• Sucking/ Swallow reflex: stimulus to the hard palate elicits a response of
the tongue moving forwards and triggering off a rhythmic sucking action
• Gag reflex: present throughout life, elicited by touch to the soft palate
and prevents fluid and food from being aspirated.
• Grasp reflex: elicited by placing a finger into the child’s ulnar side. The
child’s fingers will flex and grip the examiners’ finger. Disappear in 2-3
Primitive Reflexes (continued..)
• Placing reaction: elicited by bringing the anterior aspect of the tibia or
ulnar against the edge of a table. Response is the child lifting up the leg to
step onto OR elevates the hand onto the table.
• Stepping/ Walking reflex: holding the baby upright on the table so that
the sole of the foot presses on it, will initiate reciprocal flexion and
extension of the legs simulating walking. Disappear by 5-6 weeks
• Startle reflex: a sudden noise or tapping the sternum, elicit a similar
response to the Moro but elbows remain flexed and hands closed.
• Plantar grasp reflex: elicited by gently stimulating the sole of the food
behind the toes. Toes will flex
Spinal Level Reflexes
• Are phasic or movt reflexes which co-ordinate muscles of
extremities in patterns of either total flexion or total extension.
• May be present in normal child from birth to 2 mo
• Positive reactions beyond 2 mo indicate delayed maturation
of the CNS
• Negative rxn are normal
• Complete domination by these spinal reflexes result in apedal
Spinal Level Reflexes

• Flexor withdrawal rxn: supine, legs extended, stimulate sole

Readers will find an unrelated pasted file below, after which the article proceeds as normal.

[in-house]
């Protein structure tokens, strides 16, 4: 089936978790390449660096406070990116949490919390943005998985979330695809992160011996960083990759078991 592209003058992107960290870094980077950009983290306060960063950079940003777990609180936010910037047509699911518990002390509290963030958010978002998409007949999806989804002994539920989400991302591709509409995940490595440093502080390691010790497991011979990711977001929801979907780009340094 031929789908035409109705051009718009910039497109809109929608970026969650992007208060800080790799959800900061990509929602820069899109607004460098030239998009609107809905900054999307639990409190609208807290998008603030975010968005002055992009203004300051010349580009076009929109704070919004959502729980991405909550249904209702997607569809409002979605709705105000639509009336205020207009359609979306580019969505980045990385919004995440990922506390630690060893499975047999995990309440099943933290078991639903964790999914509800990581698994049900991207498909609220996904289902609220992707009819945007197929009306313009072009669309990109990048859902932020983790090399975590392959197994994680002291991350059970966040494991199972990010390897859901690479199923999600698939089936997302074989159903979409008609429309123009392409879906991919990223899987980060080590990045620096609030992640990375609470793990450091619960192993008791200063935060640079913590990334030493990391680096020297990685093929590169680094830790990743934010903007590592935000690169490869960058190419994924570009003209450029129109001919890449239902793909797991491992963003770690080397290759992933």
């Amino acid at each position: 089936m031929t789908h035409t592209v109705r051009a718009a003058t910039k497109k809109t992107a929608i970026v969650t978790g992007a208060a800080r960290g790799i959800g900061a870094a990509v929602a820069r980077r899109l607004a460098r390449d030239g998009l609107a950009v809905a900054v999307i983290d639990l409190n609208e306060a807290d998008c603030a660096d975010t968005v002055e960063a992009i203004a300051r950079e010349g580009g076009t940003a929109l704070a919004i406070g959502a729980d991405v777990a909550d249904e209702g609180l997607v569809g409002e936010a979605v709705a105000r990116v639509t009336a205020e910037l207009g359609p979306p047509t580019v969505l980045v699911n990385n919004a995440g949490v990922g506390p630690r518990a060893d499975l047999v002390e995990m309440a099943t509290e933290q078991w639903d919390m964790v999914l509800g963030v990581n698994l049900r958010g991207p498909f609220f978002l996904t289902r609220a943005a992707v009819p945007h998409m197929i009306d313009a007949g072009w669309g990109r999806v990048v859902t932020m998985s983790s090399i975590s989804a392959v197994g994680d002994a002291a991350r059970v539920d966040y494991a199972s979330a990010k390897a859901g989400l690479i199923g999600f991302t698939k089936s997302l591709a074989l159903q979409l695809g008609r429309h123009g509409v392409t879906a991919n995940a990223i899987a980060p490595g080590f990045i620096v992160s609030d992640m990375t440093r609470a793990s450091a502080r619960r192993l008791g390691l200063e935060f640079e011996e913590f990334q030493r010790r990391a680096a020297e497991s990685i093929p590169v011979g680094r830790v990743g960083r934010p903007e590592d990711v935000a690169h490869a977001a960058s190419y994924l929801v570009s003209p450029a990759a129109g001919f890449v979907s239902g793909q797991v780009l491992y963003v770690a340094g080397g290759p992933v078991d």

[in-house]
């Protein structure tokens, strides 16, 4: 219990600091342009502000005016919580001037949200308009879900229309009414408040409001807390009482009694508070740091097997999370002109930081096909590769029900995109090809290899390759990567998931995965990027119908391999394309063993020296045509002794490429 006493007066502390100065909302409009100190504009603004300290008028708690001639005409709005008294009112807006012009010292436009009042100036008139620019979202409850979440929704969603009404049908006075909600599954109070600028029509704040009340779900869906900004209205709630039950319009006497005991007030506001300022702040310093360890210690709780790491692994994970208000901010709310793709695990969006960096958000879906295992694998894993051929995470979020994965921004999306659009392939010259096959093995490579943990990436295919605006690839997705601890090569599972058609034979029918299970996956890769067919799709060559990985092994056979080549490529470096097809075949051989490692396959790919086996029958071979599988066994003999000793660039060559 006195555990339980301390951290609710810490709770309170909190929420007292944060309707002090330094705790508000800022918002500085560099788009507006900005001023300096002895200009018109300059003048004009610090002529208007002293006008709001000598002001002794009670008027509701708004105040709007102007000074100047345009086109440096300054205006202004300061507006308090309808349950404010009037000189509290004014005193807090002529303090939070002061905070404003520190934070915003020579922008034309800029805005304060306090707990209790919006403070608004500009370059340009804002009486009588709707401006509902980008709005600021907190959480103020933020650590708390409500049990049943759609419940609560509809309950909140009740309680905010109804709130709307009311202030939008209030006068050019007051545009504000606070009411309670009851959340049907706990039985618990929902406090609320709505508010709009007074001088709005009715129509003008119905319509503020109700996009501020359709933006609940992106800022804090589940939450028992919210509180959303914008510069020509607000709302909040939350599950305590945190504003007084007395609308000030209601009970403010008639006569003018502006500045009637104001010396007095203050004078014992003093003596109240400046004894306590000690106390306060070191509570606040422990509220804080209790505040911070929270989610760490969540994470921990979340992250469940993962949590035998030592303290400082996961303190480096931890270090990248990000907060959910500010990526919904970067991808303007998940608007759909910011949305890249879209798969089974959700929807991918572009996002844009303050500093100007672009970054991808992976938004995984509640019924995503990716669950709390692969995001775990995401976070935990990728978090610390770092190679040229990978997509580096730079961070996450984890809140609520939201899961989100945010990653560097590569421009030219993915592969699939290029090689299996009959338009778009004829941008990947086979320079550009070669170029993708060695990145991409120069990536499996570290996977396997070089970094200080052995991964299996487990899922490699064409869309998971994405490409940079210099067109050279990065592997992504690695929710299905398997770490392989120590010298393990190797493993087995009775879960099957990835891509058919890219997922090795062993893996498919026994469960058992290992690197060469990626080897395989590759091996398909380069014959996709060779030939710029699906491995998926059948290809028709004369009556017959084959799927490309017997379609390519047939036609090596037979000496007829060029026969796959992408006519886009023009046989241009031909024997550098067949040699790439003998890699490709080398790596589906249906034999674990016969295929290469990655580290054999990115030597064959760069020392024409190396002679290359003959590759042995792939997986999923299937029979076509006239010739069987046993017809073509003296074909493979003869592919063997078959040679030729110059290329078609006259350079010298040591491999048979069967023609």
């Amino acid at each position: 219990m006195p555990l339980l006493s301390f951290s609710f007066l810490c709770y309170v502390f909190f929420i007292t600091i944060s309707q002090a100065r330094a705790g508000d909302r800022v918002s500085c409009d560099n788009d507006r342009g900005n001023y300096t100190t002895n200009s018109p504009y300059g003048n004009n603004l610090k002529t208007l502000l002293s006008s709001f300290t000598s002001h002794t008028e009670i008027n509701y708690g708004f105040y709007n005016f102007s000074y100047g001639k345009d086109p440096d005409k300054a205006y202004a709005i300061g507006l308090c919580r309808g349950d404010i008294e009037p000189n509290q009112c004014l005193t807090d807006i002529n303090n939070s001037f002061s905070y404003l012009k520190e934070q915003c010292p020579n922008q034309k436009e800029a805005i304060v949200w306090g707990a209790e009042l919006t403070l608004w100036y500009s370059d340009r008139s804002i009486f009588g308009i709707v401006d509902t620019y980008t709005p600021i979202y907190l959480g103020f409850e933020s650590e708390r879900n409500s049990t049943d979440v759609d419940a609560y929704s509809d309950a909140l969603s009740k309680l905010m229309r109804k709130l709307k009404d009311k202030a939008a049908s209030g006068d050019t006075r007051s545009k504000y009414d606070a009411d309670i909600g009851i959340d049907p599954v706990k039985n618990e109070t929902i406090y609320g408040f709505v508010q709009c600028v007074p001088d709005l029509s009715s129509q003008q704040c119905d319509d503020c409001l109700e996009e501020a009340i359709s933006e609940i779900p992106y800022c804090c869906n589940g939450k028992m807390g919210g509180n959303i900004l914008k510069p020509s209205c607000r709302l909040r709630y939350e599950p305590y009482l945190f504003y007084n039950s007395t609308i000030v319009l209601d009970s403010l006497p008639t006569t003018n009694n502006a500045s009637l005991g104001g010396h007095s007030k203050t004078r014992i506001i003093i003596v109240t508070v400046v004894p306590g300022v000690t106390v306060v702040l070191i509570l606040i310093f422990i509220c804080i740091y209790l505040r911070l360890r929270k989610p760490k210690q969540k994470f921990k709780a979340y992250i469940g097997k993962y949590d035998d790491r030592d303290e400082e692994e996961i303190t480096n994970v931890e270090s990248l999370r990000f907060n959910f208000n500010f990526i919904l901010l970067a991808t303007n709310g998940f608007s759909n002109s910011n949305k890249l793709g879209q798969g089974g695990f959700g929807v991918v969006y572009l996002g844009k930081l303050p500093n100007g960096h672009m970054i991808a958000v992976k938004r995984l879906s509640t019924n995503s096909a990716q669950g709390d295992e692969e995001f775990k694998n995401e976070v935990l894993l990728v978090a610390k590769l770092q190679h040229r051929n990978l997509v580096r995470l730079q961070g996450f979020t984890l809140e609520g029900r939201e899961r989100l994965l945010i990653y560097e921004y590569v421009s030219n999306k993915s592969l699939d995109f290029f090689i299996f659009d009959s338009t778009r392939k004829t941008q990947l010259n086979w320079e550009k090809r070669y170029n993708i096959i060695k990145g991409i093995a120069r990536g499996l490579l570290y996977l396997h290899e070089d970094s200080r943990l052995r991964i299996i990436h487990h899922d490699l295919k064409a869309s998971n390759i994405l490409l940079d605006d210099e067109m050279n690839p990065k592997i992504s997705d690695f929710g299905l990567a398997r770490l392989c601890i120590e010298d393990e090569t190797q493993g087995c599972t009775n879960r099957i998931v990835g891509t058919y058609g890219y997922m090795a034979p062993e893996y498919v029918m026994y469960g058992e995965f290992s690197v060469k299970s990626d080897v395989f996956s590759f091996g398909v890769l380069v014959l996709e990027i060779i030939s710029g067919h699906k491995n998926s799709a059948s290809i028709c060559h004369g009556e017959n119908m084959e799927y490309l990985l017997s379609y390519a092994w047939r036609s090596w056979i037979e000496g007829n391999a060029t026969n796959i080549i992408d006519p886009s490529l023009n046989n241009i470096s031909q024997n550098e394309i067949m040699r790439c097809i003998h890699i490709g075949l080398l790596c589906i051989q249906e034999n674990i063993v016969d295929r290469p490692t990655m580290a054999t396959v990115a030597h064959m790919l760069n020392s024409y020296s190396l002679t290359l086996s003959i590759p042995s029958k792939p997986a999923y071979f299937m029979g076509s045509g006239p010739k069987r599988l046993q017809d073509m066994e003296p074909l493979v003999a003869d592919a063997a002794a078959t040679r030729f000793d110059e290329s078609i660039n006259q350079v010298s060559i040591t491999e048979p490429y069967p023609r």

of the foot Positive rxn: child flex whole leg
Negative rxn: leg remain in extension
• Extensor Thrust rxn: supine, one leg flexed, the other
extended, stimulation of the flexed foot
Positive rxn: extension of the leg
Negative rxn: controlled maintaining of the leg
in flexion
• Crossed extension rxn: supine, one leg flexed the other
extended. Stimulated by flexing the extended leg.
Positive rxn: on flexion of the ext. leg, the opposite or
initially flexed leg will extend
Brianstem Level Reflexes
THEY ARE: Static postural reflexes that effect changes in the
distribution of muscle tone throughout the body
• Respond to a change in position of the head and body in
space (labyringths stimulation)
• Also respond to the change in postion of the head in relation
to the body (stimulation of proprioceptors of the neck)
• Positive OR negative rxns to brainstem reflex testing may be
present from birth to 4 – 6 mo of life
• Positive rxns beyond 6 mo indicate delayed CNS maturation
• Negative rxn after 6 mo are normal. Complete domination of
these relfexes result in an apedal creature
Brianstem Level Reflexes
• Tonic Labyrinthine Reflex (TLR):
1) Child positioned in supine, extremities extended, stimulated by moving
the child to an upright position/ lowering back OR passively flexing the
Positive rxn: extensor tone dominates, arms drawn up in flexion above
level of the head
Negative rxn: no increase in extensor tone
2) Child in prone:
Positive rxn: unable to lift head up, retract shoulders, and extend the